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Heating vertical liquid stream with parallel gas

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Old   May 5, 2023, 08:57
Default Heating vertical liquid stream with parallel gas
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Hello together,

I have a problem setting up a suitable model for the following task.

I want to heat a vertical free flowing liquid stream.
The stream is surrounded by a parallel hot gas flow i'm interested how much is the temperature rising in the liquid from the beginning of my observation area to the end (let's say 150mm).
The thing is, that I wanted to avoid models like VOF, because of the quite harsh gas flow conditions. I don't need atomization of the liquid or something like that. Only the rising temperature.

In my opinion,
my input parameters are mainly
- lquid flow rate (and/or stream diameter)
- liquid inlet temperature
- gas velocity and temperature surrounding the liquid

I'm quite clueless how to set up a reasonably plausible model.

Does someone has an idea how to do this?
And can I do this in a steady simulation?

If more informations are neede, just ask.

Thanks in advance
Tobi
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Old   May 8, 2023, 03:50
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Is the gas separated from the liquid by a wall or are they mixed within the "pipe"?
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Old   May 8, 2023, 07:51
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Thanks for the question.

The gas is not separated from the liquid in reality. And that's my problem.
So I would like to model the direkt heat transfer from gas to liquid.
Indeed, another approach could be to model a very thin pipe with nearly infinite heat transfer properties to separate the two phases. But I don't really like the idea and would test it only if I don't find any more suitable solution.

BR
Tobi


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Originally Posted by JBeilke View Post
Is the gas separated from the liquid by a wall or are they mixed within the "pipe"?
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Old   May 8, 2023, 09:30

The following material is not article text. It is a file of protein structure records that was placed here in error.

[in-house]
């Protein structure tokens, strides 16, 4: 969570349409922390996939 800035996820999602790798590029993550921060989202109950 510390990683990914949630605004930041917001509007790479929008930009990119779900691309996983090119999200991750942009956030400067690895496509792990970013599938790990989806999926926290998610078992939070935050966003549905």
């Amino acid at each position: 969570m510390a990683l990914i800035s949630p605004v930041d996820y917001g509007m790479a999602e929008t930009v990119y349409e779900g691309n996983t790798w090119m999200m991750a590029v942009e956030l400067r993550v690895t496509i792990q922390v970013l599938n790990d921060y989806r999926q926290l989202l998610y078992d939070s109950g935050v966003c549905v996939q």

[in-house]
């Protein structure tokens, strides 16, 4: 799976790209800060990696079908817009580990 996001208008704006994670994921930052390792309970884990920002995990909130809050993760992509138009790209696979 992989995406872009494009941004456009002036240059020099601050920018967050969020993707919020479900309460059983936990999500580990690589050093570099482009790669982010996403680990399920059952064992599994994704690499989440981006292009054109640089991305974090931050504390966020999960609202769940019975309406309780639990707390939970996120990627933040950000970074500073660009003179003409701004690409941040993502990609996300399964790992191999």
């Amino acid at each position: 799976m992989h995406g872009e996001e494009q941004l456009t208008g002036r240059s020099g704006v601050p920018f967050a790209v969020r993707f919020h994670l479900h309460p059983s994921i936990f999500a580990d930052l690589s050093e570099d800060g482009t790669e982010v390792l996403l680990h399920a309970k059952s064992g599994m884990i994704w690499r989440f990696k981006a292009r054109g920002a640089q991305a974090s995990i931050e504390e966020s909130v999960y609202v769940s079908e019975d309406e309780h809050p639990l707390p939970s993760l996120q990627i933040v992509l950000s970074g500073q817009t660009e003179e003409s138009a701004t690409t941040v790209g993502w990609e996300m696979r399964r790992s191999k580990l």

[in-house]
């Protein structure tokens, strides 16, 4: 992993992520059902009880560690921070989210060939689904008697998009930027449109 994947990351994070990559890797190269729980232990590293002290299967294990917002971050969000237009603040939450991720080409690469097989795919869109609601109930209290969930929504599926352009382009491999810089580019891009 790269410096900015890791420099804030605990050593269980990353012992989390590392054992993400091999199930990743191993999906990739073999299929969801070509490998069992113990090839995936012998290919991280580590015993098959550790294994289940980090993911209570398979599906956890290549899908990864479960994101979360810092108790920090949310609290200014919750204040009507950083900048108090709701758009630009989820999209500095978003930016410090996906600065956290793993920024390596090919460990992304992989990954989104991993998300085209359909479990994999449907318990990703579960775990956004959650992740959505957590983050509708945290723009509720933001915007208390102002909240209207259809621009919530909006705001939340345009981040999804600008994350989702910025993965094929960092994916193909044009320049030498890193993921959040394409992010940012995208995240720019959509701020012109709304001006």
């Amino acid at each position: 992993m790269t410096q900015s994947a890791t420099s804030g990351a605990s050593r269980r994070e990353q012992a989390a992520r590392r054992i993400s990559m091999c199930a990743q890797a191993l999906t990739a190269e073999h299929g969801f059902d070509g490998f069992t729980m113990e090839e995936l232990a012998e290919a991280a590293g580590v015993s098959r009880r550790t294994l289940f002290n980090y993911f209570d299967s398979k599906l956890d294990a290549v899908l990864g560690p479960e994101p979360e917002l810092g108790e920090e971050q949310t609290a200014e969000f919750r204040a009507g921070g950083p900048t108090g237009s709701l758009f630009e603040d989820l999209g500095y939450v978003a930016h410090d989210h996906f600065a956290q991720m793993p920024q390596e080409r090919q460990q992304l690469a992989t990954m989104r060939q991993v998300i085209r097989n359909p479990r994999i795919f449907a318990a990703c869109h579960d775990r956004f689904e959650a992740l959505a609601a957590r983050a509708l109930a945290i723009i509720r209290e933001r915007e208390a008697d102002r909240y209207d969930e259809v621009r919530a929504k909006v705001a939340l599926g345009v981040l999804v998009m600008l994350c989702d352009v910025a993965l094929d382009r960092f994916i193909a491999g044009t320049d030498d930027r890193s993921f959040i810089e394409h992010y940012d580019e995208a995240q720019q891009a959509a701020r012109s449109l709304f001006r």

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Why don't you want to use a multiphase approach? That's what I would try at first.
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Old   May 8, 2023, 18:42
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How is the liquid stream expected to look like or behave? - Just a vertical jet going down like from a kitchen tap or a garden hose?
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Old   May 15, 2023, 08:42
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Quote:
Originally Posted by JBeilke View Post
Why don't you want to use a multiphase approach? That's what I would try at first.
The thing is that the hot gas stream is, strictly speaking, a flame that makes contact with the liquid jet through circularly arranged burners. And as far as I know at the moment, it is not possible with Star CCM to carry out a two-phase simulation (liquid and gas --> VOF) and thereby model a combustion reaction in the gas phase in parallel. If that is possible, it might work. Alternatively, simplifications would be a possibility to avoid the combustion reactions.

Also, I am always open to other approaches.

BR
Tobias
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Old   May 15, 2023, 08:46
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Quote:
Originally Posted by cwl View Post
How is the liquid stream expected to look like or behave? - Just a vertical jet going down like from a kitchen tap or a garden hose?
The liquid behaves relatively laminar, although the gas flows are quite high (50m/s). This is mainly due to the high viscosity of the liquid. A slow-flowing jet from a water tap fits relatively well. However, with quite liquid honey

BR
Tobias
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Old   May 15, 2023, 09:04
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Quote:
Originally Posted by tohell92 View Post
The thing is that the hot gas stream is, strictly speaking, a flame that makes contact with the liquid jet through circularly arranged burners. And as far as I know at the moment, it is not possible with Star CCM to carry out a two-phase simulation (liquid and gas --> VOF) and thereby model a combustion reaction in the gas phase in parallel. If that is possible, it might work. Alternatively, simplifications would be a possibility to avoid the combustion reactions.

Also, I am always open to other approaches.

BR
Tobias

There is also the Euler-Euler framework, which you can use. The gas can be just what you get from the combustion, so there is no need to model the combustion directly unless the contact with the liquid influences the combustion.

www.beilke-cfd.de
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